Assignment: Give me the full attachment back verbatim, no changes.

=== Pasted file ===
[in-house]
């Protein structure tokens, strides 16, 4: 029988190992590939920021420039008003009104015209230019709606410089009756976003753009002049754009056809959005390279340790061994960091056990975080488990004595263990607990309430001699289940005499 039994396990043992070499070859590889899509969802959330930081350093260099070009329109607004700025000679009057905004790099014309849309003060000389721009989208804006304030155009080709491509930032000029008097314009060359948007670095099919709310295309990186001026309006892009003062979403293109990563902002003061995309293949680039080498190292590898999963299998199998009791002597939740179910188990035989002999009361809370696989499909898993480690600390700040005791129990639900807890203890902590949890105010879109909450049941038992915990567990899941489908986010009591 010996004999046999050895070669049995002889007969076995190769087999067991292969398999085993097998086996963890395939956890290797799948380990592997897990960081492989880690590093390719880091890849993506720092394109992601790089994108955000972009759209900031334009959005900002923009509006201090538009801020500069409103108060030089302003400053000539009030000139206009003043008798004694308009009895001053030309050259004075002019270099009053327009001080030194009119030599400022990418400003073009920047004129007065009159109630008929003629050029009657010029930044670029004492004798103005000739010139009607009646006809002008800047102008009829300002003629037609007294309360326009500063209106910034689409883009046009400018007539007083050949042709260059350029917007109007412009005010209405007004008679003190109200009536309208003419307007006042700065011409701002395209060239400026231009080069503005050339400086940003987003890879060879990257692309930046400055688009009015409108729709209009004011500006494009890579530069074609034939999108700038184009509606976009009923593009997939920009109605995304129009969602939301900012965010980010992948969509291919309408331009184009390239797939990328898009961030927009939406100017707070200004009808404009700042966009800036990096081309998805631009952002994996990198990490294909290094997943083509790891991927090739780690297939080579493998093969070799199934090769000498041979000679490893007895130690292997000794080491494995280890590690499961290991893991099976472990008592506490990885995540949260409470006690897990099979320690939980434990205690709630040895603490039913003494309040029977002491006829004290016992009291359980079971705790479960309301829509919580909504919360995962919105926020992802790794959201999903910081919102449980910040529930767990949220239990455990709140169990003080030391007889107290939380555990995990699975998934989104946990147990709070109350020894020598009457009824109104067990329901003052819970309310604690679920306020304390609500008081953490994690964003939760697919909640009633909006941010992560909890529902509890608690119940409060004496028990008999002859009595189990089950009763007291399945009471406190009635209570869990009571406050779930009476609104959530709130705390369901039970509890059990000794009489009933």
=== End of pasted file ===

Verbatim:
[in-house]
């Protein structure tokens, strides 16, 4: 029988190992590939920021420039008003009104015209230019709606410089009756976003753009002049754009056809959005390279340790061994960091056990975080488990004595263990607990309430001699289940005499 039994396990043992070499070859590889899509969802959330930081350093260099070009329109607004700025000679009057905004790099014309849309003060000389721009989208804006304030155009080709491509930032000029008097314009060359948007670095099919709310295309990186001026309006892009003062979403293109990563902002003061995309293949680039080498190292590898999963299998199998009791002597939740179910188990035989002999009361809370696989499909898993480690600390700040005791129990639900807890203890902590949890105010879109909450049941038992915990567990899941489908986010009591 010996004999046999050895070669049995002889007969076995190769087999067991292969398999085993097998086996963890395939956890290797799948380990592997897990960081492989880690590093390719880091890849993506720092394109992601790089994108955000972009759209900031334009959005900002923009509006201090538009801020500069409103108060030089302003400053000539009030000139206009003043008798004694308009009895001053030309050259004075002019270099009053327009001080030194009119030599400022990418400003073009920047004129007065009159109630008929003629050029009657010029930044670029004492004798103005000739010139009607009646006809002008800047102008009829300002003629037609007294309360326009500063209106910034689409883009046009400018007539007083050949042709260059350029917007109007412009005010209405007004008679003190109200009536309208003419307007006042700065011409701002395209060239400026231009080069503005050339400086940003987003890879060879990257692309930046400055688009009015409108729709209009004011500006494009890579530069074609034939999108700038184009509606976009009923593009997939920009109605995304129009969602939301900012965010980010992948969509291919309408331009184009390239797939990328898009961030927009939406100017707070200004009808404009700042966009800036990096081309998805631009952002994996990198990490294909290094997943083509790891991927090739780690297939080579493998093969070799199934090769000498041979000679490893007895130690292997000794080491494995280890590690499961290991893991099976472990008592506490990885995540949260409470006690897990099979320690939980434990205690709630040895603490039913003494309040029977002491006829004290016992009291359980079971705790479960309301829509919580909504919360995962919105926020992802790794959201999903910081919102449980910040529930767990949220239990455990709140169990003080030391007889107290939380555990995990699975998934989104946990147990709070109350020894020598009457009824109104067990329901003052819970309310604690679920306020304390609500008081953490994690964003939760697919909640009633909006941010992560909890529902509890608690119940409060004496028990008999002859009595189990089950009763007291399945009471406190009635209570869990009571406050779930009476609104959530709130705390369901039970509890059990000794009489009933």